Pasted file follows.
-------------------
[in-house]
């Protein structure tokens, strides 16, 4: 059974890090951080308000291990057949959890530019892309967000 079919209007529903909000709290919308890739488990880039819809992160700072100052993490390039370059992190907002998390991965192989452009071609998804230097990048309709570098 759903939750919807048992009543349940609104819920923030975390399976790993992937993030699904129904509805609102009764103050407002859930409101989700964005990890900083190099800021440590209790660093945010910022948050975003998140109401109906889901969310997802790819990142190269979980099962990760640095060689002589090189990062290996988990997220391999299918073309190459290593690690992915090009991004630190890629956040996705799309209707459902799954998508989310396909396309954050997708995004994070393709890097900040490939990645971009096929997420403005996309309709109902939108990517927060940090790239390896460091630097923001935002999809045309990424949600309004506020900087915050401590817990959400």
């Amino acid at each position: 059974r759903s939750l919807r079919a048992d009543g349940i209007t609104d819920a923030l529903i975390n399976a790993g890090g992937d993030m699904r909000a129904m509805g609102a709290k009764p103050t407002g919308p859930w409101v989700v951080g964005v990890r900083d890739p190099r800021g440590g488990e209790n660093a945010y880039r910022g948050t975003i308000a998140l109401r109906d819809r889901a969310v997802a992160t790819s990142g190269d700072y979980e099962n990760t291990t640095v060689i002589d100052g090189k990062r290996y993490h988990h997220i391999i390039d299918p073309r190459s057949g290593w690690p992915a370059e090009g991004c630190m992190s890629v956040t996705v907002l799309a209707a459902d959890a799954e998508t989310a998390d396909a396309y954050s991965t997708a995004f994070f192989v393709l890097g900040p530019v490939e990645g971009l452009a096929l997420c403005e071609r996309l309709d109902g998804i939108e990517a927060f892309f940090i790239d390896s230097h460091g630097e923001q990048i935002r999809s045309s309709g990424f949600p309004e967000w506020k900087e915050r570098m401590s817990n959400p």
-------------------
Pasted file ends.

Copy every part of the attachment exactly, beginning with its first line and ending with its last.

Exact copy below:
[in-house]
């Protein structure tokens, strides 16, 4: 059974890090951080308000291990057949959890530019892309967000 079919209007529903909000709290919308890739488990880039819809992160700072100052993490390039370059992190907002998390991965192989452009071609998804230097990048309709570098 759903939750919807048992009543349940609104819920923030975390399976790993992937993030699904129904509805609102009764103050407002859930409101989700964005990890900083190099800021440590209790660093945010910022948050975003998140109401109906889901969310997802790819990142190269979980099962990760640095060689002589090189990062290996988990997220391999299918073309190459290593690690992915090009991004630190890629956040996705799309209707459902799954998508989310396909396309954050997708995004994070393709890097900040490939990645971009096929997420403005996309309709109902939108990517927060940090790239390896460091630097923001935002999809045309990424949600309004506020900087915050401590817990959400």
């Amino acid at each position: 059974r759903s939750l919807r079919a048992d009543g349940i209007t609104d819920a923030l529903i975390n399976a790993g890090g992937d993030m699904r909000a129904m509805g609102a709290k009764p103050t407002g919308p859930w409101v989700v951080g964005v990890r900083d890739p190099r800021g440590g488990e209790n660093a945010y880039r910022g948050t975003i308000a998140l109401r109906d819809r889901a969310v997802a992160t790819s990142g190269d700072y979980e099962n990760t291990t640095v060689i002589d100052g090189k990062r290996y993490h988990h997220i391999i390039d299918p073309r190459s057949g290593w690690p992915a370059e090009g991004c630190m992190s890629v956040t996705v907002l799309a209707a459902d959890a799954e998508t989310a998390d396909a396309y954050s991965t997708a995004f994070f192989v393709l890097g900040p530019v490939e990645g971009l452009a096929l997420c403005e071609r996309l309709d109902g998804i939108e990517a927060f892309f940090i790239d390896s230097h460091g630097e923001q990048i935002r999809s045309s309709g990424f949600p309004e967000w506020k900087e915050r570098m401590s817990n959400p």